Colonial meets modern in southwestern Pa.

Area is where the young George Washington was tested in battle

Short Hop

October 31, 2004|By Margo Wilson | Margo Wilson,Special to the Sun

Bold settlers crossing the Allegheny Mountains and heading west nearly two centuries ago pushed through 90 miles of nearly im- penetrable southwestern Pennsylvania backwoods on a ribbon of gravel and stone -- the Cumberland Road -- linking Cumberland and Wheeling, W.Va.

Those Pennsylvania woods and adjacent small towns, where the French and Indian War broke out, are tamer these days, and the region is a bit more sophisticated.

But residents in this area, about an hour south of Pittsburgh, skirting what is now U.S. 40 -- the National Road -- retain their independent spirit as they borrow what's useful from the 21st century while cherishing their ties to America's beginnings.

And in the fall, the region is truly in fine feather. The maples, beeches and oaks along the National Road and its arteries -- highways 381 and 281, or the equally scenic U.S. 30 -- flaunt their foliage like brilliantly plumed cardinals, goldfinches and orioles.

Two years ago, my job brought me to the area, and I wanted to get to know my new home, so last fall I became a tourist in my own back yard, trying local hotels, sampling the homespun restaurants and poking about historic sites, nature trails and other delights.

Washington fought here

One of the first places I visited was Fort Necessity, the only national park dedicated to the French and Indian War. Lt. Col. George Washington and his regiment of Virginians surprised the French at Jumonville Glen, near the fort, on May 28, 1754.

Ten Frenchmen died, one was wounded and 21 were captured. One of Washington's men was killed and two were wounded. On July 3, the French got their revenge when they and their Indian allies attacked the fort. By the end of the day, Washington and British Capt. James Mackay had surrendered.

The battle was the only time Washington was forced to surrender. The Jumonville Glen and Fort Necessity skirmishes were the opening volleys leading to Britain, not France, gaining control over North America.

Fort Necessity is a reconstructed circle of white oak boards, 53 feet in diameter, with a 14-foot square log storehouse in the center. Volunteers dressed as soldiers demonstrate how to fire muskets and tell visitors that the only requirement to join the Virginia militia was to have opposing teeth so soldiers could bite cartridges while loading guns.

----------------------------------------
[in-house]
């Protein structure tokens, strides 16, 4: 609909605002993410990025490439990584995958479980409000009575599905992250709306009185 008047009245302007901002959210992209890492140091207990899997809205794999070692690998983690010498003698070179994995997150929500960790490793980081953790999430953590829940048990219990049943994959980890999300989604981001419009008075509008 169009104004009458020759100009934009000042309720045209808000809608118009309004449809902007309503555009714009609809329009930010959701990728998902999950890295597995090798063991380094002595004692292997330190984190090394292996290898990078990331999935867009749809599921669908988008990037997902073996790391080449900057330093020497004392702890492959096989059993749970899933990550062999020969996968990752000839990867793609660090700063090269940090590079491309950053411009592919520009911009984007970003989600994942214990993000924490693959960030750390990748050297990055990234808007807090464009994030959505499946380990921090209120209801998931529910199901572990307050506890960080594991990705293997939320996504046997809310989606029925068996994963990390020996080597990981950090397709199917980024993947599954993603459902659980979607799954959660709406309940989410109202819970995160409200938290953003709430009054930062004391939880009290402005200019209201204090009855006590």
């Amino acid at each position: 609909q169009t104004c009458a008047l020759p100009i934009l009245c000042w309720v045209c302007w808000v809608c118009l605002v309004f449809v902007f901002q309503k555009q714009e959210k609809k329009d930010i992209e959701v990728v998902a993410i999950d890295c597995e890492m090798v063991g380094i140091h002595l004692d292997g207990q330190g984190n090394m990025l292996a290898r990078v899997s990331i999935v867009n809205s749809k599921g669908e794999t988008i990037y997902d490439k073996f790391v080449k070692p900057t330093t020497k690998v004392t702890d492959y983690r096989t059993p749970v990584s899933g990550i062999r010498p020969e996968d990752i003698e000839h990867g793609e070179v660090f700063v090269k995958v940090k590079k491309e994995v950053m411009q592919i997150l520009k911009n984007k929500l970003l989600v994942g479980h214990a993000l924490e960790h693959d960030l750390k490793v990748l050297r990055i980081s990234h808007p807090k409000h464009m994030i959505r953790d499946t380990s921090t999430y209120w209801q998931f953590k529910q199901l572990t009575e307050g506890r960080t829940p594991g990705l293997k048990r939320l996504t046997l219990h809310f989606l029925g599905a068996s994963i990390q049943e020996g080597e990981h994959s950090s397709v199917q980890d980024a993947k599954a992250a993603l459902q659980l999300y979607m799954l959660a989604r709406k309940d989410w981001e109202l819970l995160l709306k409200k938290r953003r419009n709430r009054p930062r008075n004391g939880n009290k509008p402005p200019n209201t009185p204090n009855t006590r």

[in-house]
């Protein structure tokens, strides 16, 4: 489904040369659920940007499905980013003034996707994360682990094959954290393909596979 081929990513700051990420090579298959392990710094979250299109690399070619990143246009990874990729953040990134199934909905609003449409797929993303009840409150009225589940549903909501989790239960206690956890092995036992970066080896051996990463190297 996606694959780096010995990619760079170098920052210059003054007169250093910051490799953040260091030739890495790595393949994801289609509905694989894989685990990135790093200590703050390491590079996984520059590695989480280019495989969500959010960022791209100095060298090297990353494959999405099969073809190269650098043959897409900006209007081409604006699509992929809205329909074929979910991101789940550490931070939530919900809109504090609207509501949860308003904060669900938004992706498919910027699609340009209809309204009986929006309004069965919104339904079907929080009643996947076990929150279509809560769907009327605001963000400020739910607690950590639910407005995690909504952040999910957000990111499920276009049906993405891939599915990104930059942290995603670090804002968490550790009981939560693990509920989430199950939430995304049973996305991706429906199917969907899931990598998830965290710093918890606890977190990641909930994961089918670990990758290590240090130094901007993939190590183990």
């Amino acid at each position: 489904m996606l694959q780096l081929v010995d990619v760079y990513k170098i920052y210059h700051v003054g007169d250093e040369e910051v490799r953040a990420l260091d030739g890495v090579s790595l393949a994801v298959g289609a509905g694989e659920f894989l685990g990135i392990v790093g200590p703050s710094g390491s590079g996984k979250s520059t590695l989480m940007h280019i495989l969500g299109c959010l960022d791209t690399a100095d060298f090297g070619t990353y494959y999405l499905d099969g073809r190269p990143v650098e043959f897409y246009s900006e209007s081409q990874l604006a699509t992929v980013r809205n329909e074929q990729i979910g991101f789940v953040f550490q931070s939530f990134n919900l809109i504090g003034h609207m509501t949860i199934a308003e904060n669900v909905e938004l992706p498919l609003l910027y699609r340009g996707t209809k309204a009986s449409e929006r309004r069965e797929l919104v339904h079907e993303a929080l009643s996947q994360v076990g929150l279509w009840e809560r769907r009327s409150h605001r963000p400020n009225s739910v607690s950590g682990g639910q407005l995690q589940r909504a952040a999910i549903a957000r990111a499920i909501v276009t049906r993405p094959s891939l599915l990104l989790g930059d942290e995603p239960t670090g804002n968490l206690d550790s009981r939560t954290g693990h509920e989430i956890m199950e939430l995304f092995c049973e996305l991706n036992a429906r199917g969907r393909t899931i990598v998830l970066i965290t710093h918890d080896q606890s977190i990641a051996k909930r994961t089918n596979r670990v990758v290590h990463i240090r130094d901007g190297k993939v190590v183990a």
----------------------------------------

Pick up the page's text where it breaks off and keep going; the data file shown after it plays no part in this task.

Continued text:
When I returned to the fort a few months ago, Steve Waite, 57, and his wife, Judy, 54, of Chittenango, N.Y., were leaving the nearby Mount Washington Tavern, built in 1828 on land that Washington had owned until his death in 1799.

Steve said he likes touring national battlefields because "I feel the spirit of the people who fought there."

Not far from the fort, the Lone Star Restaurant attracts locals and tourists with its big portions and diminutive prices. The '50s motif of the smoking section features black and white floor tiles and padded red chairs. The nonsmoking section offers a country cottage theme, with green carpet, green flowered wallpaper and mauve oilcloth on the table tops.

The Lone Star is a good place to experience Pennsylvania-style sandwiches. In our local establishments, customers often have to specify everything they want on sandwiches, which I frequently forget.

When I ordered a five-ounce fish sandwich, I got a toasted bun and two large chunks of fish for $3.75. (It's since gone up to $3.85.) I also got tartar sauce on the side, but that appeared only because my quick-thinking waitress asked if I wanted some. She didn't ask if I wanted lettuce, tomato, butter, mayonnaise, cheese or other enhancements, and I didn't think to ask.

Luxury resort

Not far from Fort Necessity is a fortress for luxury, Nemacolin Woodlands Resort. This upscale retreat features, among other things, two golf courses (along with a PGA tour event), clay shooting, paintball, swimming, tennis and equestrian activities, and a hangar for vintage planes.

The resort also offers an off-road Humvee driving academy, and the Woodlands Spa, which features more than 60 treatments. Falling Rock, a 42-bed, Frank Lloyd Wright-inspired hotel, opened on the 18th green of the Mystic Rock golf course this summer and has a pool with a vanishing edge and rooms angled for golf course views. Guests at the new facility get their own butler.

About 10 miles from Nemacolin, Frank Lloyd Wright's residential triumph of indoor-outdoor architecture, Fallingwater, spreads its cantilevered concrete terraces over a waterfall tumbling from swift-moving Bear Run. Wright designed the sandstone home, complete with guesthouse, as a weekend retreat for Pittsburgh department-store magnate Edgar J. Kaufmann.

Work was completed in 1939 for about $155,000. A recent $5 million restoration and weatherproofing project included shor-ing up the once-sagging main terrace and strengthening the adjoining living room floor. In any season, the modernist-style home blends into its woodland setting beautifully.

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